Plaintiff argues that, as a result, the Agency has “dump[ed] the burden of [a] failed tribal business on [Plaintiff].” (Doc. 15, PageID 126). According to Plaintiff, “the Government achieved this unjust result through a flawed administrative process triggered by GALIC's claim for payment under the Guaranty, ” in which the “[t]he Agency's final decision to renege on the Guaranty . . . was supported by . . . [the] alleged lack of ‘sufficient documentation' that the original loan . . . ever funded.” (Id.) Plaintiff asserts that, as a purchaser in due course in the secondary market, it had nothing to do with this original closing. (Id.) Regardless, Plaintiff alleges that the Agency's rationale for not honoring the guaranty is arbitrary and capricious because, inter alia, the Bureau of Indian Affairs monitored, almost hour by hour, the closing and funding of the original loan; reviewed and approved the loan structure; and accepted and cashed a premium check in the amount of $405, 354.00. (Compl. ¶¶ 50-52). This premium check is set by federal regulation at 2% of the original loan principal amount that the BIA guarantees. 25 C.F.R. § 103.8. Also by regulation, the premium must be paid to the BIA by the original lender at the time the original loan closes and funds. 25 C.F.R. § 103.19 (“The premium is due within 30 calendar days of the loan closing.”).

         Plaintiff now seeks relief in this Court. As Defendants, it names the Agency, its then-Secretary (Sally Jewel) in her official capacity, and two employees of the Agency (Lawrence Roberts and Jack Stevens) in their official capacities. Plaintiff asserts the following claims for relief: (1) breach of contract; (2) “Violations of Due Process”; (3) “de novo review”; (4) “Arbitrary and Capricious Action”: (5) fraudulent inducement; (6) intentional misrepresentation; (7) negligent misrepresentation; (8) declaratory judgment; and (9) “attorneys' fees.”

         II. ANALYSIS

         a. Standard

         The government argues for dismissal under Rule 12(b)(1) and Rule 12(b)(6) of the Federal Rules of Civil Procedure.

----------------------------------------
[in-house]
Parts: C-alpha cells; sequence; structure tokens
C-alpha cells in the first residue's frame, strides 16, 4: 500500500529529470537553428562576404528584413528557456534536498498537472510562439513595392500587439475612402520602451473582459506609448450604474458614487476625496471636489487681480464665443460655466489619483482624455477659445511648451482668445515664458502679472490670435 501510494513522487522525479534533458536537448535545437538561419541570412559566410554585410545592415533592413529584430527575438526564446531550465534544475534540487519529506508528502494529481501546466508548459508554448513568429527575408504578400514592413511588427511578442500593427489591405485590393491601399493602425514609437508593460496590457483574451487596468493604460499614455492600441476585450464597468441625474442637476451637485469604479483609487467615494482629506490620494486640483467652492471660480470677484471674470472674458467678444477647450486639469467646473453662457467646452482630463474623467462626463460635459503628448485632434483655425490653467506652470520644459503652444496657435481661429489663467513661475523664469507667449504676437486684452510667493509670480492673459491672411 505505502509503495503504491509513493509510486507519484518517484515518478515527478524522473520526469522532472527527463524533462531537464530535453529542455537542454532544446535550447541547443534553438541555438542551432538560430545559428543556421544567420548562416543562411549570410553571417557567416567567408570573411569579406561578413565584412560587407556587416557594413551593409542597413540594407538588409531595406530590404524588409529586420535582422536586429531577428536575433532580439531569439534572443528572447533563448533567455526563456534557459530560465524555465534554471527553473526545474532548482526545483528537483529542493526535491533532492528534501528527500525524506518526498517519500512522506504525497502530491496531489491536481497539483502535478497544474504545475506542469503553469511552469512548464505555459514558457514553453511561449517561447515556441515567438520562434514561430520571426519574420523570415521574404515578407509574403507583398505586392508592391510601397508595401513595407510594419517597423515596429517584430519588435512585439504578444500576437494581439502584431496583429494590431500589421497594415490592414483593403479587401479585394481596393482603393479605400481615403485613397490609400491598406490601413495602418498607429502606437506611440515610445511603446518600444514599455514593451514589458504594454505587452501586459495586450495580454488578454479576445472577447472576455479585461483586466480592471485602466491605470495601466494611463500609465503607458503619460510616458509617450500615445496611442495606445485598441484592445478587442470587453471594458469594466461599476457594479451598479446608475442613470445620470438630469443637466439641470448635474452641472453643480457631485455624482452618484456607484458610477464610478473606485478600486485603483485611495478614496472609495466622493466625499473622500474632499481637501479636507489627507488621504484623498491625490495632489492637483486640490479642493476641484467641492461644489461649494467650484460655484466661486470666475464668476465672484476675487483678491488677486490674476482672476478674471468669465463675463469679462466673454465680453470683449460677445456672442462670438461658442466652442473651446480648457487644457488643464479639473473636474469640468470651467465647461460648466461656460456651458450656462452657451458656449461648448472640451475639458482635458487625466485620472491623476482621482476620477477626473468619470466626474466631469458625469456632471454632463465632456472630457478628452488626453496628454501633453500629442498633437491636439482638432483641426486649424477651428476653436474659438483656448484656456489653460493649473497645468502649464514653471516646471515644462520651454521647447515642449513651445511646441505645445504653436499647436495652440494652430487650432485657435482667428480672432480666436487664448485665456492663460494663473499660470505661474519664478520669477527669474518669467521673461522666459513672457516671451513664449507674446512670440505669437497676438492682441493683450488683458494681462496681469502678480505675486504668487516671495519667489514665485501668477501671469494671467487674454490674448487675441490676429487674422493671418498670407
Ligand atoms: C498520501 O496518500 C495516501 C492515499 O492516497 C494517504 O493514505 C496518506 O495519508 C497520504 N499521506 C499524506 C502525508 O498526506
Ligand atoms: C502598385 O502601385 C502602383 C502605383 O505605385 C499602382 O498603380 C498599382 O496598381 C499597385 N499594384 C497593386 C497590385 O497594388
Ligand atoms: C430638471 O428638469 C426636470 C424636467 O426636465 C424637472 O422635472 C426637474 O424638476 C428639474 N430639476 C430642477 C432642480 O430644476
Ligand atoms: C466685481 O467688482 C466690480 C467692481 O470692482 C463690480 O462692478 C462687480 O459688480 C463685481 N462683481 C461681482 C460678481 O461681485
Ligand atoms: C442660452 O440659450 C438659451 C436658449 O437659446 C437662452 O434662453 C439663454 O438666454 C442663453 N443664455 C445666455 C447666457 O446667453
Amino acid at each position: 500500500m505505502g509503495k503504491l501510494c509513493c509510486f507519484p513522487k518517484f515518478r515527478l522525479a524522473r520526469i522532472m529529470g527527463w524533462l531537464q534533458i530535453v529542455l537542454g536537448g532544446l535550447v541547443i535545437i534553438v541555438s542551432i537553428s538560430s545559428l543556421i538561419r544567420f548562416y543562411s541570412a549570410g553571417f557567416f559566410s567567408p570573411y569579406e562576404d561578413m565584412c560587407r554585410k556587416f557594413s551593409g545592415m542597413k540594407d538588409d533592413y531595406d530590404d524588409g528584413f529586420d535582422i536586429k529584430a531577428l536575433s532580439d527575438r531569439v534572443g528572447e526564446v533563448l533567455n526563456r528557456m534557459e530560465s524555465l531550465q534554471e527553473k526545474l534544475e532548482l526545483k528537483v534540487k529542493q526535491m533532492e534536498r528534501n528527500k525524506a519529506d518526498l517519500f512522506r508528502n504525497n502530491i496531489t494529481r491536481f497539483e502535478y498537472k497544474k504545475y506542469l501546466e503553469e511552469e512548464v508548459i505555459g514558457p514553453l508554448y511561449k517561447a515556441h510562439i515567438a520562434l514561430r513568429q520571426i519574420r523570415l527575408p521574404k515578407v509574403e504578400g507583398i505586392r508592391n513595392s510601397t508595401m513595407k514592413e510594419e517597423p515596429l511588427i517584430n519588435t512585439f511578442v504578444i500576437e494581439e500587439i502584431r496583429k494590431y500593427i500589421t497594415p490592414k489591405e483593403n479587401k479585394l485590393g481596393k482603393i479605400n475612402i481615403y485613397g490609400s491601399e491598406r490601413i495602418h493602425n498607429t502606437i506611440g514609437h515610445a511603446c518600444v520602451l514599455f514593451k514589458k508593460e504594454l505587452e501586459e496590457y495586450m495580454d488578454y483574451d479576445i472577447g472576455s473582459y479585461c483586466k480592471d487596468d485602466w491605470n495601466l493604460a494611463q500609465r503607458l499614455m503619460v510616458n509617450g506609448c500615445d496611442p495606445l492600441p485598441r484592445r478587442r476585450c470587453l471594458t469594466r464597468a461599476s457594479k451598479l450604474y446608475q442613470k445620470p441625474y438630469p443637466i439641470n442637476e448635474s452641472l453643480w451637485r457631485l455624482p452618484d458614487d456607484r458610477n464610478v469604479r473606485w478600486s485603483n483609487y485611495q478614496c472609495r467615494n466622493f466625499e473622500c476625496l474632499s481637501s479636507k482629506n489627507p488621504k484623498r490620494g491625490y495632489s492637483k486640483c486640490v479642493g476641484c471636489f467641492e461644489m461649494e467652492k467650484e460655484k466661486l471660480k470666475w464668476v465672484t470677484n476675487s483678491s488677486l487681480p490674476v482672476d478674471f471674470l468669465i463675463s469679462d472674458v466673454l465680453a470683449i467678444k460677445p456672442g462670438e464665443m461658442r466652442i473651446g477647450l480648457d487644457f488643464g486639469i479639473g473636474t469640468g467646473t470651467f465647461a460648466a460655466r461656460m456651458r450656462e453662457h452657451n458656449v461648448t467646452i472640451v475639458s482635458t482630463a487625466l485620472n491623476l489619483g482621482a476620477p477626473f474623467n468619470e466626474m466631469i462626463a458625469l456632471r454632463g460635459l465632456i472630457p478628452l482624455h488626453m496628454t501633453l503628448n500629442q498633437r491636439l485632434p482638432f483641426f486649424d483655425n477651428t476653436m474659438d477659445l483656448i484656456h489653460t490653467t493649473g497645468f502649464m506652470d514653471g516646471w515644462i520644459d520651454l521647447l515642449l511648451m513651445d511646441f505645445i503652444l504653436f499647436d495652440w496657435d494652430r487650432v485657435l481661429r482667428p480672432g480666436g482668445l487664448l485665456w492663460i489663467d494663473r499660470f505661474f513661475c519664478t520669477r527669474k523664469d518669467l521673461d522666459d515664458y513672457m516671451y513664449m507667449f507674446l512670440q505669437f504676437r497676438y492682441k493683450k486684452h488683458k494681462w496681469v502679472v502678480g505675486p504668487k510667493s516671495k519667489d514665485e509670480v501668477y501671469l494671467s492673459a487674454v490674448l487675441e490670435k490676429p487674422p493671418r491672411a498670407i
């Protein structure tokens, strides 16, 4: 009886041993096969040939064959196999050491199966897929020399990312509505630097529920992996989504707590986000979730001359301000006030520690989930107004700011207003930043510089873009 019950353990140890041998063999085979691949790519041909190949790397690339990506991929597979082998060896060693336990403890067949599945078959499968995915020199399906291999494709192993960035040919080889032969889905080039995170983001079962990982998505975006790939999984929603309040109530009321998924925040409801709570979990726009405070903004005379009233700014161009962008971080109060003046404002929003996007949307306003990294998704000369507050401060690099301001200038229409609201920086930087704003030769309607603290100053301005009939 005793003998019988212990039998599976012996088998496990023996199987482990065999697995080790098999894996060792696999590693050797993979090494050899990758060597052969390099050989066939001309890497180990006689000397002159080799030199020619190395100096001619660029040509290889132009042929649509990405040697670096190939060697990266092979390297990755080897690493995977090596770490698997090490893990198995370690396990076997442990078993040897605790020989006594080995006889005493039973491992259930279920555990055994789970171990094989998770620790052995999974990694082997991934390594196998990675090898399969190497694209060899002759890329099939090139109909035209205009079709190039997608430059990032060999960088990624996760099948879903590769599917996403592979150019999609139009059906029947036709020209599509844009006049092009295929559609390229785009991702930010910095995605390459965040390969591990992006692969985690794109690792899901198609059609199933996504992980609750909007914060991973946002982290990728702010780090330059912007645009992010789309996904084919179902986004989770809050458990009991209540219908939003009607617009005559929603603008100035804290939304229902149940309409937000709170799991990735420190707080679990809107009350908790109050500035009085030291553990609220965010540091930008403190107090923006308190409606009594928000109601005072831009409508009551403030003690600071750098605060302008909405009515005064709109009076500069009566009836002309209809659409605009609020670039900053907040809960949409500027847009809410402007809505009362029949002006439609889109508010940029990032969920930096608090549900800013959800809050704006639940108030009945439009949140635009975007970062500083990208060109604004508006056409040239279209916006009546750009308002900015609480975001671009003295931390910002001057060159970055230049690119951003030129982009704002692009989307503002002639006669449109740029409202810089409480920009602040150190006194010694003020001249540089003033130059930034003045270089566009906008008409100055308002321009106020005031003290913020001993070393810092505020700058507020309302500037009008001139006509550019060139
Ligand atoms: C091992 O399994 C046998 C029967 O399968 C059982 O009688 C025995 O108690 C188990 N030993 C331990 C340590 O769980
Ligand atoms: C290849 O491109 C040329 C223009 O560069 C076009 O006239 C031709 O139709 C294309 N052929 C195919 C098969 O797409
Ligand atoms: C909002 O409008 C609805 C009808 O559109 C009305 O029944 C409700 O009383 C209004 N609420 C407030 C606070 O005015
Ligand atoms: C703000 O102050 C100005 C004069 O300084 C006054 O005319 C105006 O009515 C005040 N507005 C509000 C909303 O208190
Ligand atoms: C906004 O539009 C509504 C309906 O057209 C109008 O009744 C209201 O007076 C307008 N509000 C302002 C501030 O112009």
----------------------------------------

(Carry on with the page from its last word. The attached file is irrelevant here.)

i. Rule 12(b)(1)

         Rule 12(b)(1) allows a defendant to move for dismissal on the basis that the court lacks subject matter jurisdiction. When subject matter jurisdiction is challenged, the party asserting jurisdiction bears the burden of establishing that subject matter jurisdiction exists. Moir v. Greater Cleveland Reg'l Transit Auth., 895 F.2d 266, 269 (6th Cir. 1990); Mich. S.R.R. v. Branch & St. Joseph Counties Rail Users Ass'n., 287 F.3d 568, 573 (6th Cir. 2002). A Rule 12(b)(1) facial challenge to subject matter jurisdiction questions the sufficiency of the pleadings. In such cases, courts apply the Rule 12(b)(6) standard and the court must accept the alleged facts to be true and determine if those facts are sufficient to state a claim for relief that is plausible on its face. Ohio Nat'l Life Ins. Co. v. United States, 922 F.2d 320, 325 (6th Cir. 1990); Ashcroft v. Iqbal, 556 U.S. 662 (2009) (citing Bell Atl. Corp. v. Twombly, 550 U.S. 544, 570 (2007)).

         “It is generally recognized . . . that Rule 12(b)(1) is the appropriate vehicle for a court's consideration of claims that are asserted to be . . . barred by sovereign immunity.” Living Care Alternatives of Utica, Inc. v. United States, 312 F.Supp.2d 929, 931 (S.D. Ohio 2004), aff'd, 411 F.3d 621 (6th Cir. 2005). “On a motion invoking sovereign immunity to dismiss for lack of subject matter jurisdiction, the plaintiff bears the burden of proving by a preponderance of evidence that jurisdiction exists.” Chayoon v. Chao, 355 F.3d 141, 143 (2d Cir. 2004).

         i. ...